Friday, March 9, 2012

nara in a day - nara park & tōdai-ji

After checking out Kōfuku-ji I headed over to Tōdai-ji, which is the only other place that had an early closing time that I actually wanted to check out inside Nara Park. Thought I would check it out now and check it off my list so I didn't have to worry about closing times and so on. On the way I saw some other features of the park.
sarusawa-ike  pond
nara national museum
I loved the western architecture of the Nara National Museum and while walking on the grounds in front of the museum it gave me a feeling like I was in Golden Gate Park back in San Francisco except for all the deer. I actually managed to sneakily buy some deer biscuits at a vendor located on the grassy knoll near the museum. There was a bunch of deer hovering near the biscuit case but I went to another case they had located in the back with no deer nearby. Then I called the sales lady over, purchased a packet of biscuits and hid it in my bag, all without the deer knowing. Huzzah for avoiding a rush of deer and managing to get out with all my biscuits intact!

himuro shrine
There was nothing remarkable about Himuro Shrine and besides some people doing some construction there was no one besides me visiting this place. I only stopped here because the shrine was right across from the Nara National Museum and since it was on the way I figured I should take a look. The Himuro Shrine is more known for its cherry trees but since it was still a little too early for it, this was all I got...

flowerless cherry blossom tree
Now on to Tōdai-ji which is a Buddhist temple complex known for having the world's largest wooden building and largest bronze statue of the Buddha Vairocana. That's two world largest things in one place! The largest wooden building is called the Daibutsuden and the statue is known as Daibutsu, the Japanese term for giant Buddha. Even though the Daibutsuden is the largest wooden building in the world, it is only 2/3 of it's original size after several fires burned down the original structure.

From this angle the statue doesn't look that impressive but just his hand is as tall as a human being! The statue measures 15 meters tall! I was trying to take some pictures of me in front of the statue but it was a complete fail. It was super sunny today and the area in front of the statue was in the light so whenever I took a picture the Daibutsu was in shadow and couldn't be seen. Also in the hall is a pillar with a hole through it. It is said that the hole is the size of the Daibutsu's nostril and anyone who can squeeze through this hole will be granted enlightenment in the next life.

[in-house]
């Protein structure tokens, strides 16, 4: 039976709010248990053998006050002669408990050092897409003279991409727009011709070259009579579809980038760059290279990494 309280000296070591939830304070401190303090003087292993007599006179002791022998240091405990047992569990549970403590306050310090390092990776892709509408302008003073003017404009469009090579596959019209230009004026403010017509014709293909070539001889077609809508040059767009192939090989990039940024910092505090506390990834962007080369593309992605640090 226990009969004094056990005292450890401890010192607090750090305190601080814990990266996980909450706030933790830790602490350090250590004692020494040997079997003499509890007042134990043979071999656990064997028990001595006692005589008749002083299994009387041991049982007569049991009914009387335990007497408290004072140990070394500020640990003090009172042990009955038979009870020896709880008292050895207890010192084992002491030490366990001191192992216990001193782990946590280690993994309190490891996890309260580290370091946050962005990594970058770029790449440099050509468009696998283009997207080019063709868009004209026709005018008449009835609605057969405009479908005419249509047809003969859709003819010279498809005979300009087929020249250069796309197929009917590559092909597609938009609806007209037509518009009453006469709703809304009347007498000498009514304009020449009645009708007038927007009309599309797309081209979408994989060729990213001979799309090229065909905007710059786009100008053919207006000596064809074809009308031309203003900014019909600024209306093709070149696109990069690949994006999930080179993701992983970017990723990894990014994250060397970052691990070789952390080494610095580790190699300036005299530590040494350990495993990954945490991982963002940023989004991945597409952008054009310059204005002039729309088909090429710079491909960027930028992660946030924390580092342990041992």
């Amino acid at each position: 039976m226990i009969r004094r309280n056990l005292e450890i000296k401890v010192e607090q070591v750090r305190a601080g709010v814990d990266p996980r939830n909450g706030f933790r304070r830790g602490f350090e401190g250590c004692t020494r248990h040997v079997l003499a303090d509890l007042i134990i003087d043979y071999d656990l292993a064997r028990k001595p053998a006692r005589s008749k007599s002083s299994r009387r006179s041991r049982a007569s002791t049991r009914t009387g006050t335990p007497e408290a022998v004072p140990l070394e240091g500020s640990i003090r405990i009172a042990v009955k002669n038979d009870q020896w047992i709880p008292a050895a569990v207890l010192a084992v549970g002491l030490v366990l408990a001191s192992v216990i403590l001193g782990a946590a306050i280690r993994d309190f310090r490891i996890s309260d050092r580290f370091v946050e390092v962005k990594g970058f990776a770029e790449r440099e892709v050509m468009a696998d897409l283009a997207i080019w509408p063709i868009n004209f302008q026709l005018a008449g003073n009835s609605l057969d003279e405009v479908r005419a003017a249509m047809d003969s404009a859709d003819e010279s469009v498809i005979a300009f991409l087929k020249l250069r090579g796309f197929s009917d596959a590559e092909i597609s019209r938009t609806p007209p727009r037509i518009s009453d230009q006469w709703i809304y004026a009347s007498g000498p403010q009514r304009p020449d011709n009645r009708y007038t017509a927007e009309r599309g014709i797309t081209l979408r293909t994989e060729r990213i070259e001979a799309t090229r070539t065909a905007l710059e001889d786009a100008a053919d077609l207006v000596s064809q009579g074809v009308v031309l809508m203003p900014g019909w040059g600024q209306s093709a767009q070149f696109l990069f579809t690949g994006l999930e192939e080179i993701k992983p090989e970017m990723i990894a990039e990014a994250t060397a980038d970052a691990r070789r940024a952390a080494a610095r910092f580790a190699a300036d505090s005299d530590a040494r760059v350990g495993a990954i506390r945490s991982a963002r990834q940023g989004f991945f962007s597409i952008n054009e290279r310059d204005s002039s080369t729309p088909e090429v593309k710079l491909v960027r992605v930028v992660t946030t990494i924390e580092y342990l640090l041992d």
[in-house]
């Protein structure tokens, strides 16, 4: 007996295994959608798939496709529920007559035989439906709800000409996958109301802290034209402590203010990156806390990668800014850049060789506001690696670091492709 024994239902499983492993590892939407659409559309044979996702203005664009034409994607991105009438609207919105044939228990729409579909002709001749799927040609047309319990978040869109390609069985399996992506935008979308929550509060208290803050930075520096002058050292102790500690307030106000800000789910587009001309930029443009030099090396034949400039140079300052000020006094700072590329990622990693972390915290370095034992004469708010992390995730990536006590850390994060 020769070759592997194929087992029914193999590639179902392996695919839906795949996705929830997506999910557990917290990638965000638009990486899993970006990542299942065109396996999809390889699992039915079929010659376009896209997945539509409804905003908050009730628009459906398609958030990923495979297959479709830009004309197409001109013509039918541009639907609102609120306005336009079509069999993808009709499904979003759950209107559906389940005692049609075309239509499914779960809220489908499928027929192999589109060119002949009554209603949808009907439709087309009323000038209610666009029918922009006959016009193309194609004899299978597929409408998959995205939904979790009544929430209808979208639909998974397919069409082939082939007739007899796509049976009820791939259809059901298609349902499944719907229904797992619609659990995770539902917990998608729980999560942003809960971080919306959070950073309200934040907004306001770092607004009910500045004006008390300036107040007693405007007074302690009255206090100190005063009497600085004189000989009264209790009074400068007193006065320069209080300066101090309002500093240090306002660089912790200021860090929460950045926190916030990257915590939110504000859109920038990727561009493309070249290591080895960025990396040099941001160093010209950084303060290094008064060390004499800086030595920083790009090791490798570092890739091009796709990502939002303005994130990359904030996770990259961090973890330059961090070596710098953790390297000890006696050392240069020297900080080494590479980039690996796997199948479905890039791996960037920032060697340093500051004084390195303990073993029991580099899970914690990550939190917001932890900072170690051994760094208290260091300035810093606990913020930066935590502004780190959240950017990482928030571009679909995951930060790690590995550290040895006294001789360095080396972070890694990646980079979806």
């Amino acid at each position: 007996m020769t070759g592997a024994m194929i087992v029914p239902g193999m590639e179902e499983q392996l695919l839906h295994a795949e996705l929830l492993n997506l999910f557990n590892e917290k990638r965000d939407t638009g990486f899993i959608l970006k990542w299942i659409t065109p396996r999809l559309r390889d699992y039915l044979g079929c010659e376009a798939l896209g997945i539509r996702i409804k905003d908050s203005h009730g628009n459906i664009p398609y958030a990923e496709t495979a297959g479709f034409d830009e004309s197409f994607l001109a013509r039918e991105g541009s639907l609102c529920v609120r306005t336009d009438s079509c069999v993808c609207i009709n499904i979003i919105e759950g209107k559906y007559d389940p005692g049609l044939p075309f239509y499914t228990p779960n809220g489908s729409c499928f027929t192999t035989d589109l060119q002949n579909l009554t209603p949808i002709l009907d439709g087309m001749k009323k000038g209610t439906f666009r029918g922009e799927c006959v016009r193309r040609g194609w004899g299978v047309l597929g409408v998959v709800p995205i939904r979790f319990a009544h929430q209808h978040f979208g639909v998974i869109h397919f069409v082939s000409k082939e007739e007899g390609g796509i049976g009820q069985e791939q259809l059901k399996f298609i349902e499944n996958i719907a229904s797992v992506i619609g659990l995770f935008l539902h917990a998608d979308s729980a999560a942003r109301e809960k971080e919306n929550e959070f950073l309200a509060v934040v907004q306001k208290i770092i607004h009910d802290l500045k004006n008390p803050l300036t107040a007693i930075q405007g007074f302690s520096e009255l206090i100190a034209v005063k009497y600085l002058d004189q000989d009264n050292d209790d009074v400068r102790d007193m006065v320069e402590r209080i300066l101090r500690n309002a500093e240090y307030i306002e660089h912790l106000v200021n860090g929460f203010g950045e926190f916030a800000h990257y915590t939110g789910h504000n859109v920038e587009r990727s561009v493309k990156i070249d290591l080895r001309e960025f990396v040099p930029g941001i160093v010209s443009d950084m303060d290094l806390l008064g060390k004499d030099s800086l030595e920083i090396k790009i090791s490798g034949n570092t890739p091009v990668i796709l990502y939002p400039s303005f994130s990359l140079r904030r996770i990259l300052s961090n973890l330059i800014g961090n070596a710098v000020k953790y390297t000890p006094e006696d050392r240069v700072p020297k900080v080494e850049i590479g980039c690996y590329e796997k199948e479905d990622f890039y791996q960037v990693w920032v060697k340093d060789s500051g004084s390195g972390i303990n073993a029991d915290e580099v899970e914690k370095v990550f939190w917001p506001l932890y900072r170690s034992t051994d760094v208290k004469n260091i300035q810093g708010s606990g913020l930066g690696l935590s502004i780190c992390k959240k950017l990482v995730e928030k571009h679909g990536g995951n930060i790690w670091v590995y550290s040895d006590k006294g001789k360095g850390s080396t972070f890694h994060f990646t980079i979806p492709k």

look whose gonna be enlightened?
I would have liked to attempt this but I was by myself and had no one to document it for me. Also the hole looked really small. It was funny but these big European men were trying to squeeze through and they couldn't even get their shoulders in. Then this woman goes and squeezes right through while wearing a jacket! Haha only Asians and children are meant to be enlightened!

To the right of the entrance of Daibutsuden is the statue of Binzura, short for Pindola Bharadvaja one of Buddha's disciples. It is commonly believed that if you rub a part of the statue and the corresponding part on your own body that the ailment will disappear.

However the way this statue is situated on a pedestal makes it impossible to reach anything but his foot. So I rubbed his foot and then rubbed my heart. I'm afraid of having heart problems because of all the fried foods I eat. I wonder if it will work since I technically don't have any foot problems but I couldn't reach the heart on the statue! Binzura's is frequently offered red and white bibs and children's caps to watch over the children's health - hence his red cape. In Japan, red is associated with expelling demons and disease.

Approaching Tōdai-ji you'll pass through the Great South Gate, better known as the Nandaimon, which houses two giant statues representing the Nio, guardians of Buddha.

The Daibutsuden is the only building of Tōdai-ji which requires an entrance fee. The rest of the temple complex is free to enter though I'm not sure if they have specific closing times like that of the Daibutsuden. Another famous hall of Tōdai-ji is the Nigatsu-dō, the Hall of the Second Month. The Shuni-e, Second-Month Service, is a ceremony held every year on the second month of the lunar calender and is so famous that the hall's name refers to it. The ceremony is typically held between March 1-15 which meant I got to see it and so I will talk more about that later.

The hall doesn't have much, just a place to throw your donations and to pray. Most of it is off limits and is closed off to the public. It does however offer a pretty nice view of Nara Park.

To me those black tiled roofs are a quintessential part of Japanese architecture.

The Details
Tōdai-ji - Daibutsuden
hours: 8:00‒16:30(Nov. to Feb.) 8:00‒17:00(Mar.)7:30‒17:30(Apr. to Sept.) 7:30‒17:00(Oct.)
admission: 500 yen

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